Maintaining a Safe Workplace When Reopening Your Business During the COVID-19 Pandemic

May 6, 2020Alerts

With many state governments rolling back or modifying stay-at-home orders that had temporarily closed certain businesses, employers that are reopening should follow the Centers for Disease Control and Prevention’s (CDC) and the Occupational Safety and Health Administration’s (OSHA) guidance for reducing the risk of workplace exposure to COVID-19 for all employees.

In anticipation of businesses resuming operations, the CDC recently issued Reopening Guidance on what employers should do (and how to clean) as they prepare to reopen, published FAQs for Businesses regarding COVID-19, and issued guidance on when an employee who contracts COVID-19 may return to work

Under OSHA rules, employers have a duty to furnish employees with a place of employment that is free from recognized hazards that cause or are likely to cause death or serious physical harm to their employees. With respect to the COVID-19 pandemic, this means providing employees with a safe workplace by mitigating their risk of exposure to the virus. Here are few key points from the foregoing guidance to assist employers in providing a safe workplace during the pandemic.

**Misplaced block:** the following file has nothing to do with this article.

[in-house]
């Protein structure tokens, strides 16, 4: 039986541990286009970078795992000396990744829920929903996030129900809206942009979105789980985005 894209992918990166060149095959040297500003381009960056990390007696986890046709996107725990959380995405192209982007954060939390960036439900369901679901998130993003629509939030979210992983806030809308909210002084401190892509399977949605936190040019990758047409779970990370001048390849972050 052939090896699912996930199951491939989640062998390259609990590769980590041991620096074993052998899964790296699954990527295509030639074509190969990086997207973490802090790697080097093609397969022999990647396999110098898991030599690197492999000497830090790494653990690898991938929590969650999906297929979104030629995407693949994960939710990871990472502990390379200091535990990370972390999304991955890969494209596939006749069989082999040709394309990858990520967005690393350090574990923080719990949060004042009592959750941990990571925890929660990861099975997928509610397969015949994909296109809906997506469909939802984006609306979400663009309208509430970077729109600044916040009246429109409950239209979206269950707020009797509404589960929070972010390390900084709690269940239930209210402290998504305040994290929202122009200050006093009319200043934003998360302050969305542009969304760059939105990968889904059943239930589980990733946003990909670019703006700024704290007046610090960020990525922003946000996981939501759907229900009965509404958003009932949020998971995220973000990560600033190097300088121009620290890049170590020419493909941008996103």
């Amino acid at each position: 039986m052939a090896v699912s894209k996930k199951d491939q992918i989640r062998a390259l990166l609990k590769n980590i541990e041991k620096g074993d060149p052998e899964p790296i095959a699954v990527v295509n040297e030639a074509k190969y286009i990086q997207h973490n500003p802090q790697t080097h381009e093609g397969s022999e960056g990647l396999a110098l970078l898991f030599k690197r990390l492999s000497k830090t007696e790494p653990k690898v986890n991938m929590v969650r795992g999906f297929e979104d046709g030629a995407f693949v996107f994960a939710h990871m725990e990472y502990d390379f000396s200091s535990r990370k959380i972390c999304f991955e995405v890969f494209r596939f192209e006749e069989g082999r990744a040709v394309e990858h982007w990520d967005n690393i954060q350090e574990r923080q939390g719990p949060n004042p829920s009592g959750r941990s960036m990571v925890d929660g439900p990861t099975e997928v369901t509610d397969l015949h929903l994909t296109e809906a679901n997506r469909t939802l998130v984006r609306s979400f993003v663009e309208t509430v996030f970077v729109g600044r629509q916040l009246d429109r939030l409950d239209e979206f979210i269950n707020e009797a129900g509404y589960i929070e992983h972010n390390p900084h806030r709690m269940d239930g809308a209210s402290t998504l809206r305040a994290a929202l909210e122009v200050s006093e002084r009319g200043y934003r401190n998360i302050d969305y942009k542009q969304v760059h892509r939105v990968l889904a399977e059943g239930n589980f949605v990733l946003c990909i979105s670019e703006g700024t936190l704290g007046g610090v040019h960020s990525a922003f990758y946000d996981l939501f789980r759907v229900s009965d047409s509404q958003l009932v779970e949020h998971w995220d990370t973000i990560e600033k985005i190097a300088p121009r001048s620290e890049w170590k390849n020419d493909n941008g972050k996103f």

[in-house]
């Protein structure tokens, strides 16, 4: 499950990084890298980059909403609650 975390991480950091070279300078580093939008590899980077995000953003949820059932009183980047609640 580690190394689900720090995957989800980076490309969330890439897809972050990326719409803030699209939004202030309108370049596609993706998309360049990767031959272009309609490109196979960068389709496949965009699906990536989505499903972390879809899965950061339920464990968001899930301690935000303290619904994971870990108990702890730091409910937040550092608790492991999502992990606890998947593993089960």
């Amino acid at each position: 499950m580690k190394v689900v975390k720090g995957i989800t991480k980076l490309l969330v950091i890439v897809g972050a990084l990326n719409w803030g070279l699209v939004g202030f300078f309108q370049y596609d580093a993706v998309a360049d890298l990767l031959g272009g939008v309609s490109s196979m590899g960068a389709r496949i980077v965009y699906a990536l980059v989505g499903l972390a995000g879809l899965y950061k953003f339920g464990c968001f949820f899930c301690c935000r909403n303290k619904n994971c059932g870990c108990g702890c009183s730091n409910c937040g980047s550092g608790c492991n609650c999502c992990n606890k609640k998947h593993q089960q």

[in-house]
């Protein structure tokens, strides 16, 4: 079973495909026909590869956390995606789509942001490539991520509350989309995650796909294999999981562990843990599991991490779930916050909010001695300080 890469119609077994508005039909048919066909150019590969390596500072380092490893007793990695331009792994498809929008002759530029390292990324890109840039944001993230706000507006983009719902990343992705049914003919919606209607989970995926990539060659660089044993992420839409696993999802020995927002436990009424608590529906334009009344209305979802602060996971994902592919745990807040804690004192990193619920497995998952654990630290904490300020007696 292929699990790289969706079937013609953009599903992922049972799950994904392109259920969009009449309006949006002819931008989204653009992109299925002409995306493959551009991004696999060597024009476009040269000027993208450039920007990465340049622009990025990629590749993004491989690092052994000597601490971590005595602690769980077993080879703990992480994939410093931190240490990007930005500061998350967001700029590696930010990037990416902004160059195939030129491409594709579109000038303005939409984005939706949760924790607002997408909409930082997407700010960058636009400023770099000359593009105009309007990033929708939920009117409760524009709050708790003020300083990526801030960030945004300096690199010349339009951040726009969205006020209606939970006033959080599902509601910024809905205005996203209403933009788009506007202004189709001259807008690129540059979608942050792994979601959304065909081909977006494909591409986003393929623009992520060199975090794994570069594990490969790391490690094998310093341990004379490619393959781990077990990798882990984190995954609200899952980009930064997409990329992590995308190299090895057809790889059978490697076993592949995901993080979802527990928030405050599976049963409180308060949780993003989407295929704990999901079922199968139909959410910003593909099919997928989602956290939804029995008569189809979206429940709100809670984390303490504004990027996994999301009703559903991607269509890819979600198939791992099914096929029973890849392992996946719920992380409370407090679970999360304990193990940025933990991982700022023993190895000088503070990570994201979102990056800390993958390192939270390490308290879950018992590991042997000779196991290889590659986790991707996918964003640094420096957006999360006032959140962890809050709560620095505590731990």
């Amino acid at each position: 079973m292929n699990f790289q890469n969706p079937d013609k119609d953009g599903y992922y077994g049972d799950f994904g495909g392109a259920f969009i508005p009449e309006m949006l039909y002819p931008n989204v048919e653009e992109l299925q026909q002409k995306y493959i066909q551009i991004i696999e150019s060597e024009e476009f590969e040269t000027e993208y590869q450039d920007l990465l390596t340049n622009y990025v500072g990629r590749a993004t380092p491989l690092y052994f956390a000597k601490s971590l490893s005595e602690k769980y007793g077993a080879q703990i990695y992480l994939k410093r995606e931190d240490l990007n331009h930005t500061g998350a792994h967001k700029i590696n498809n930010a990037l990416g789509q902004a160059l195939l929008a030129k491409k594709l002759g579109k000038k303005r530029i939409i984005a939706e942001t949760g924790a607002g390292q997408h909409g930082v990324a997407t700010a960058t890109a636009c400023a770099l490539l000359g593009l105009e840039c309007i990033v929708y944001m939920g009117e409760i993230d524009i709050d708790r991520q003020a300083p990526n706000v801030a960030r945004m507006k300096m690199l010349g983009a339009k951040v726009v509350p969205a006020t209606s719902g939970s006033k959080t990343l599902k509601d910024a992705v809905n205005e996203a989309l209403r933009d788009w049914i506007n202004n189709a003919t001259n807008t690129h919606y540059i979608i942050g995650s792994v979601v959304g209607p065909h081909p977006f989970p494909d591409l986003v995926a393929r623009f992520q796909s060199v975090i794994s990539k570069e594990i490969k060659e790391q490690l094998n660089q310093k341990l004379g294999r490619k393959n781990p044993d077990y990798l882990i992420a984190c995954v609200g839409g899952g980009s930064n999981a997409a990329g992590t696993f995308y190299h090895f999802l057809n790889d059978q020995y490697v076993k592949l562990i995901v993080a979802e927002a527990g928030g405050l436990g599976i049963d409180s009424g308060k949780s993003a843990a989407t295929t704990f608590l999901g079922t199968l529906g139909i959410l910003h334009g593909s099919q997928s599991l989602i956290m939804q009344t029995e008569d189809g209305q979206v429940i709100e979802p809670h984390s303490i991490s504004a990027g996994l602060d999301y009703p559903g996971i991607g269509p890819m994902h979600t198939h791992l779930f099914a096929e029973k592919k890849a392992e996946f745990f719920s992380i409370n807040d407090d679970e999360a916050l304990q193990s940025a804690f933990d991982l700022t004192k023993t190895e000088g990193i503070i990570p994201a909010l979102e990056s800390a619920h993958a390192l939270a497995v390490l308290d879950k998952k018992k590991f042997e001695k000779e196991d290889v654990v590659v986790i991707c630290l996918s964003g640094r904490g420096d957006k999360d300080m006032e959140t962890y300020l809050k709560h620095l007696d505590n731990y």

Know When to Allow an Employee Suspected or Confirmed to have COVID-19 to Return to Work

Employees who are sick should not be permitted to report to the workplace. But when should an employee suspected or confirmed to have COVID-19 return to work? Such employees may return to work only when certain conditions are met. According to the CDC’s FAQs for Businesses, in general (there is some industry specific guidance), employees who have suspected or confirmed cases of COVID-19 should not return to work until they meet the CDC’s most recent criteria to discontinue home isolation. This is satisfied when the employee has met one of the following sets of criteria: